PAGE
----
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Is 30 Minutes of Walking a Day Really Enough Exercise on Its Own? We Ask the Experts

Walking offers a multitude of health benefits – that much we know. But, is a daily 30-minute walk enough exercise? We asked the experts.


Read when you’ve got time to spare.

woman wearing workout gear, walking with headphones on

We know that ’hot girl walks’ are as good for our physical health as they are for our mental wellbeing, and there’s plenty of research out there to suggest that even just small pockets of walking can have huge benefits, from reducing the risk of early death to boosting our motivation and performance at work.

But just how long should we be aiming to walk if that’s our only exercise? Could 30 minutes of strolling a day really offer all of the protections that other forms of movement boast?

Is 30 minutes of walking a day enough exercise?

According to NHS guidance, adults should aim to do some type of physical activity every day. 150 minutes of moderate activity or 75 minutes of vigorous-intensity exercise a week is the general recommendation for most people. So, how does that translate to walking? The honest answer: it depends.

“If you’re a beginner, someone who’s simply looking to stay moderately active or someone who is returning to exercise after injury/a long break, 30 minutes of walking a day might be enough,” says Klaudia Lucia, trainer at Barry’s UK.

That said, for the majority of people, 30 minutes of walking a day isn’t enough exercise. “Everyone should be moving for at least 30 minutes a day as part of their general lifestyle – it’s great for both mind and body,” says James Dabbs, founder of Dabbs Fitness. “However, it’s a trap to fall into thinking that this is part of your training – it’s not. This should be done outside of your running/cycling/gym work. You need to set your levels and targets higher than a basic 30 minutes of walking.”

Without a balanced training programme, it’s impossible to meet your body’s many needs where fitness is concerned. “You have to consider the limitations of a 30-minute daily walk alone,” says personal trainer Sana Shirvani. “From a strength and muscle perspective, walking primarily engages your lower body but doesn’t provide significant strength-building opportunities.

“In order to maintain muscle mass and bone density – especially as we age – it’s advisable to include strength training into your routine. Following a progressive plan would be ideal for most people in the general population.”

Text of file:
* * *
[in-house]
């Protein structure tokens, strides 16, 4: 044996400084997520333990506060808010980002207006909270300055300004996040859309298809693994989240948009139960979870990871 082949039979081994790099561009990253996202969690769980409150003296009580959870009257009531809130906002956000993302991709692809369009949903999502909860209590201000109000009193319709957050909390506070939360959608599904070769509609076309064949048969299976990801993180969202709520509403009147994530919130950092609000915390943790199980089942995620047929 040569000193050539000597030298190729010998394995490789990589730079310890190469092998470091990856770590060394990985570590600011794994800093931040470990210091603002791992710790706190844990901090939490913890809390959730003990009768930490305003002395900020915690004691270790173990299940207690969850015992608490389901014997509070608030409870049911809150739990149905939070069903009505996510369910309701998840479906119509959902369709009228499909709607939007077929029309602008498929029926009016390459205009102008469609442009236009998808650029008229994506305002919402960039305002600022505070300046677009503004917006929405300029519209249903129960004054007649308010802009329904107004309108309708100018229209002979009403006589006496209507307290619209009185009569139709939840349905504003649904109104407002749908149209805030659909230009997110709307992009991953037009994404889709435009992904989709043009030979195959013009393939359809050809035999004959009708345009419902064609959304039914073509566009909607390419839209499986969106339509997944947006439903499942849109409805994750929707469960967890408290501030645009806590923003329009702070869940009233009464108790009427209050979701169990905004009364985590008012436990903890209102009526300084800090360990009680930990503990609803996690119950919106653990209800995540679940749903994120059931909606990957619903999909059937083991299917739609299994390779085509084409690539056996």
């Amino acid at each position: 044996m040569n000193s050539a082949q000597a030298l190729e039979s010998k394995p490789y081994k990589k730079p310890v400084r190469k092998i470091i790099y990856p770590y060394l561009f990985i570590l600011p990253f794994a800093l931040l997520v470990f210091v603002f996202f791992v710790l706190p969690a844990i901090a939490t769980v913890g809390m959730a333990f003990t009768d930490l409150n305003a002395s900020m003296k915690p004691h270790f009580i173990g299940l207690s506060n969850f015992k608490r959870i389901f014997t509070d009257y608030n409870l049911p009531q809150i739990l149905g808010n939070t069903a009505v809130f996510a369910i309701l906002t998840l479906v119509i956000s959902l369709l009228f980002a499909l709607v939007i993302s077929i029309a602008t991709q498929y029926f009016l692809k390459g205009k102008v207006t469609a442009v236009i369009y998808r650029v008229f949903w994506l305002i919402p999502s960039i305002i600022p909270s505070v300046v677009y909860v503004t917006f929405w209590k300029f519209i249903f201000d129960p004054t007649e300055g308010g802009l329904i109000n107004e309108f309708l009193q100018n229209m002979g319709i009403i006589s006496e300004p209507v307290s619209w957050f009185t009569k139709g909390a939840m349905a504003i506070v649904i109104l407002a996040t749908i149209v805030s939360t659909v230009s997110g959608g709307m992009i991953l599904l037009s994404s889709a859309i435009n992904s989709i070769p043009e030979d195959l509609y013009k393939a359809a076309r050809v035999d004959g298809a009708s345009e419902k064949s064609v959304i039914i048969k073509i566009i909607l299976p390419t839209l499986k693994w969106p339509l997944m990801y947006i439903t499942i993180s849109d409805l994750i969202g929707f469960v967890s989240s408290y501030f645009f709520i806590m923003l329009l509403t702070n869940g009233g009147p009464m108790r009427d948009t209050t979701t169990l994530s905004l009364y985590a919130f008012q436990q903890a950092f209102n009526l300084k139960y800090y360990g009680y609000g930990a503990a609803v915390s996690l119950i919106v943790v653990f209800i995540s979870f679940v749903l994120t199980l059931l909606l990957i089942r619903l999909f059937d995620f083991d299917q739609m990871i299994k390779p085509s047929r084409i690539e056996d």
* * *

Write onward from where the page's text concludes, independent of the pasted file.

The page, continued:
While walking is great for cardiovascular health, it’s advisable (for most people) to incorporate some higher-intensity cardio activity into your routine, too. 

“Opting for a tennis, cycling or swimming session will probably be slightly more intense on the body. You can play around with intervals, EMOMs (every minute on the minute) and the use of different energy systems to make the workout more ‘fun’ but also challenging,” says Shirvani.

How much exercise should you be doing?

“A great rule of thumb to start with is to get out of breath at least three times per week,” says Dabbs. “This could involve hiking, cycling, or fast, inclined walking – it could also mean running or sprinting, depending on current fitness levels. Combining this with some resistance/weight training as well a couple of times per week would be ideal.”

To balance out your daily 30-minute walks, Lucia recommends adding some strength-training sessions to your weekly schedule, too. “This could be bodyweight exercises such as push-ups, sit-ups or squats with a resistance band. It could be a weights session in the gym – lifting dumbbells and performing a full-body workout – or even pilates, which is a form of strength training.

“Walking will help build cardiovascular fitness for lung and heart health, but strength training will also help to strengthen joints, aid in your ability to complete everyday tasks and decrease injury risk.”

Images: Getty

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This post originally appeared on Stylist and was published May 26, 2023. This article is republished here with permission.

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